128th out of 194 books — 32 voters
Chester Cricket's New Home (Chester Cricket and His Friends #5)
Nostalgic for his country home, Chester Cricket braves the busy city streets in search of a tree and finds a new friend in the process.
Paperback, 160 pages
Published September 1st 1984 by Yearling
(first published January 1st 1983)
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(showing 1-30 of 233)
A lighthearted children's book that was enjoyable. The theme of the book is relate able to all since it deals with the concept of a home and what you consider home. What are the intangibles that you just don't think about until you are away from them? Poor Chester has his lovely home by the brook destroyed and is rescued by his friends. This is the chronicle of many of his friends trying to find him a new home. It reminds me a bit of the Winnie the pooh segment where piglet loses his home. A goo...more
Not as good as the Cricket in Times Square. The most successful part of the other novel was how it incidentally revealed so much about human beings. This one was just in the animal world, so it was missing something. Still, it's a nice story about home and friends, so my 7 y.o. enjoyed it.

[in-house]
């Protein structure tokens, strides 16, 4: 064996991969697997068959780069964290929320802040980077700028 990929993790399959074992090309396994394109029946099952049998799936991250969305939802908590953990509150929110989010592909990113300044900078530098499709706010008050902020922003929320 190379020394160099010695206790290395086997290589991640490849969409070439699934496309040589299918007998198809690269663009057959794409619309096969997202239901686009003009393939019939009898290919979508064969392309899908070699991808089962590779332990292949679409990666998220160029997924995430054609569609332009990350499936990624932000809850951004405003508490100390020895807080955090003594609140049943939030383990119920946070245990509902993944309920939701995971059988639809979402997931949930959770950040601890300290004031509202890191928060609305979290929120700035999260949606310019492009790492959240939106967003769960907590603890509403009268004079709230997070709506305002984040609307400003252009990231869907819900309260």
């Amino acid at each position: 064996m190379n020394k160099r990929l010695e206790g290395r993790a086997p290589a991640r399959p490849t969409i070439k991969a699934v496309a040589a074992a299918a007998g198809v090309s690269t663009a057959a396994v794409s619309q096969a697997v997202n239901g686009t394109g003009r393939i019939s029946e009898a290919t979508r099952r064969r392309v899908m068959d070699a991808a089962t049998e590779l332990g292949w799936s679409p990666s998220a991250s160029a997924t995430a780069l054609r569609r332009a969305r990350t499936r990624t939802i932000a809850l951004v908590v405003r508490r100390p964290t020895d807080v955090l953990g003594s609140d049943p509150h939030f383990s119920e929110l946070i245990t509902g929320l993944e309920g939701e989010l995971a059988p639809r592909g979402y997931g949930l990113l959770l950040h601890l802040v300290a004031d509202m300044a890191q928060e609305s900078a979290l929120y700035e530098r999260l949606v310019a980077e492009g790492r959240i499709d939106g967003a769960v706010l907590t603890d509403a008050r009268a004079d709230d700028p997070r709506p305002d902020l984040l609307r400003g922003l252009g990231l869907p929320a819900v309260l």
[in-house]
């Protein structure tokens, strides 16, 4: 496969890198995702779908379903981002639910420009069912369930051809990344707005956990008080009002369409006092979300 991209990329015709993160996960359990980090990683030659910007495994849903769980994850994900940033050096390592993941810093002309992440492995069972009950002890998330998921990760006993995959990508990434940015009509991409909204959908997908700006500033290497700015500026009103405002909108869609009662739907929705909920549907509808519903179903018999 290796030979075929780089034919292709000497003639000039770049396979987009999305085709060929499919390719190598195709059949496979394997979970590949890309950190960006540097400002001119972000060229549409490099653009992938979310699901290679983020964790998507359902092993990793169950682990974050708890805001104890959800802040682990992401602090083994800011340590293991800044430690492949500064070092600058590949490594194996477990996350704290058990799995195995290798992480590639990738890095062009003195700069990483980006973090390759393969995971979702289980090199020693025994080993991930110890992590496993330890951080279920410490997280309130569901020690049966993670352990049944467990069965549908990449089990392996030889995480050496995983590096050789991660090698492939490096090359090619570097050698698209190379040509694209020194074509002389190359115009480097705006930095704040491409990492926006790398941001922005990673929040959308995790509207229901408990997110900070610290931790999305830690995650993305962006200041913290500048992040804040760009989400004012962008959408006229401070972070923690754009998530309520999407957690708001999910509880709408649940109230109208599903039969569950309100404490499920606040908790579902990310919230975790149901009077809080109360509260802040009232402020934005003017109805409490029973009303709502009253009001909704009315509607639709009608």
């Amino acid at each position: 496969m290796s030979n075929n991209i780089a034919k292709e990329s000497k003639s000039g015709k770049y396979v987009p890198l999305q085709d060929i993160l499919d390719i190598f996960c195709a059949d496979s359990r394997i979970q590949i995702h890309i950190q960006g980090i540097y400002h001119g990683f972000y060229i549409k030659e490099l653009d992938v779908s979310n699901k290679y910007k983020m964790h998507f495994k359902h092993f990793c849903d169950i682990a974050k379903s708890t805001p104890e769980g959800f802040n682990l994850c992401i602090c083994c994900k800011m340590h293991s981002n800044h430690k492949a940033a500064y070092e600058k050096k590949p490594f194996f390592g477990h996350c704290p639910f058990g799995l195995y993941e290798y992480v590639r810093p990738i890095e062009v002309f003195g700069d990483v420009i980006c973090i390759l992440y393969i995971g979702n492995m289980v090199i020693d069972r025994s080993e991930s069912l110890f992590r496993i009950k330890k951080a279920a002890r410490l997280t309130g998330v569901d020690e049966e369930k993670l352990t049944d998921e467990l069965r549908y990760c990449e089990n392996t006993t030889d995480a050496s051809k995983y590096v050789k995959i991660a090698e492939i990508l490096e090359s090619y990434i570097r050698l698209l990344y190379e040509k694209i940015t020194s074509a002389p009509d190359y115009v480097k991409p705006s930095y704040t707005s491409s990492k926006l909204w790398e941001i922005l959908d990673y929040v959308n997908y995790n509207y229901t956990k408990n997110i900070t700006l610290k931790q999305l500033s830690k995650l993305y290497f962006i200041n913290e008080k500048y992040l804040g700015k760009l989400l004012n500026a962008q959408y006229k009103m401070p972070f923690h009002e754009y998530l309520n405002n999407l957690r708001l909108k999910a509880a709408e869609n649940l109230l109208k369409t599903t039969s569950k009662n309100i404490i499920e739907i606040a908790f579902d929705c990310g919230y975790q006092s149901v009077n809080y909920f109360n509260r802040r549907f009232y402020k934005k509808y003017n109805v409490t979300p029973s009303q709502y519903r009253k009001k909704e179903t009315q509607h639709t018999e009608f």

Chester Crickets New Home was a amazing book. One minute he loses his house and then he gets a new house. plus he makes some new friends. one of his friends was going to eat him but he couldn't, why? he was his friend thats why. But Chester had some problem on his way to his new home. But he got there though and now he is living his life as he was before.
George Selden (1929-1989) was the author of The Cricket in Times Square, winner of the 1961 Newbery Honor and a timeless children's classic. Born in Hartford, Connecticut, Selden received his B.A. from Yale, where he was a member of the Elizabethan Club and contributed to the literary magazine. He spent three summer sessions at Columbia University and, after college, studied for a year in Rome on...moreMore about George Selden...